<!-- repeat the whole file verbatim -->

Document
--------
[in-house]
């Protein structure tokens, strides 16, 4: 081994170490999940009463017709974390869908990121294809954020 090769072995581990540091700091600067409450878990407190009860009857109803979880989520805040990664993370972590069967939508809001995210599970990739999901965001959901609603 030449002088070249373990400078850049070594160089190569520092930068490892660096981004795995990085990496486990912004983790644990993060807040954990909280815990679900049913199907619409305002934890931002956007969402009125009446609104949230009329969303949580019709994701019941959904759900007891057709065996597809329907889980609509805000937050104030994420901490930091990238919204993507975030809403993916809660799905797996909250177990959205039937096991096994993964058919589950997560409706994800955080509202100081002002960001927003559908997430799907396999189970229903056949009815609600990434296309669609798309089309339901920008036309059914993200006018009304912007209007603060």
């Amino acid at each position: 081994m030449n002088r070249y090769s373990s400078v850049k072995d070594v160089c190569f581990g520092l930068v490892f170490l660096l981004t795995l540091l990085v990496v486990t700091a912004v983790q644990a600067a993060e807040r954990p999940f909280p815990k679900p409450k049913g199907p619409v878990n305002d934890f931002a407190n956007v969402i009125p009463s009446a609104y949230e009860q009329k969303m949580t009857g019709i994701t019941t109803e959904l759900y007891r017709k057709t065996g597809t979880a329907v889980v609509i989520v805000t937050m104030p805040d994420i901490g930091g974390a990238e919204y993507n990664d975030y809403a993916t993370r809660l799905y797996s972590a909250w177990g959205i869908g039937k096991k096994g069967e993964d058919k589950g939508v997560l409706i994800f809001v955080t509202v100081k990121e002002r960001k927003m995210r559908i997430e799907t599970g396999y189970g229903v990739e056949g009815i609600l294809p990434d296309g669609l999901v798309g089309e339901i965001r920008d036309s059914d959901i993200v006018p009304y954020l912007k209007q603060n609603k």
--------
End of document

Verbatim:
[in-house]
């Protein structure tokens, strides 16, 4: 081994170490999940009463017709974390869908990121294809954020 090769072995581990540091700091600067409450878990407190009860009857109803979880989520805040990664993370972590069967939508809001995210599970990739999901965001959901609603 030449002088070249373990400078850049070594160089190569520092930068490892660096981004795995990085990496486990912004983790644990993060807040954990909280815990679900049913199907619409305002934890931002956007969402009125009446609104949230009329969303949580019709994701019941959904759900007891057709065996597809329907889980609509805000937050104030994420901490930091990238919204993507975030809403993916809660799905797996909250177990959205039937096991096994993964058919589950997560409706994800955080509202100081002002960001927003559908997430799907396999189970229903056949009815609600990434296309669609798309089309339901920008036309059914993200006018009304912007209007603060």
């Amino acid at each position: 081994m030449n002088r070249y090769s373990s400078v850049k072995d070594v160089c190569f581990g520092l930068v490892f170490l660096l981004t795995l540091l990085v990496v486990t700091a912004v983790q644990a600067a993060e807040r954990p999940f909280p815990k679900p409450k049913g199907p619409v878990n305002d934890f931002a407190n956007v969402i009125p009463s009446a609104y949230e009860q009329k969303m949580t009857g019709i994701t019941t109803e959904l759900y007891r017709k057709t065996g597809t979880a329907v889980v609509i989520v805000t937050m104030p805040d994420i901490g930091g974390a990238e919204y993507n990664d975030y809403a993916t993370r809660l799905y797996s972590a909250w177990g959205i869908g039937k096991k096994g069967e993964d058919k589950g939508v997560l409706i994800f809001v955080t509202v100081k990121e002002r960001k927003m995210r559908i997430e799907t599970g396999y189970g229903v990739e056949g009815i609600l294809p990434d296309g669609l999901v798309g089309e339901i965001r920008d036309s059914d959901i993200v006018p009304y954020l912007k209007q603060n609603k």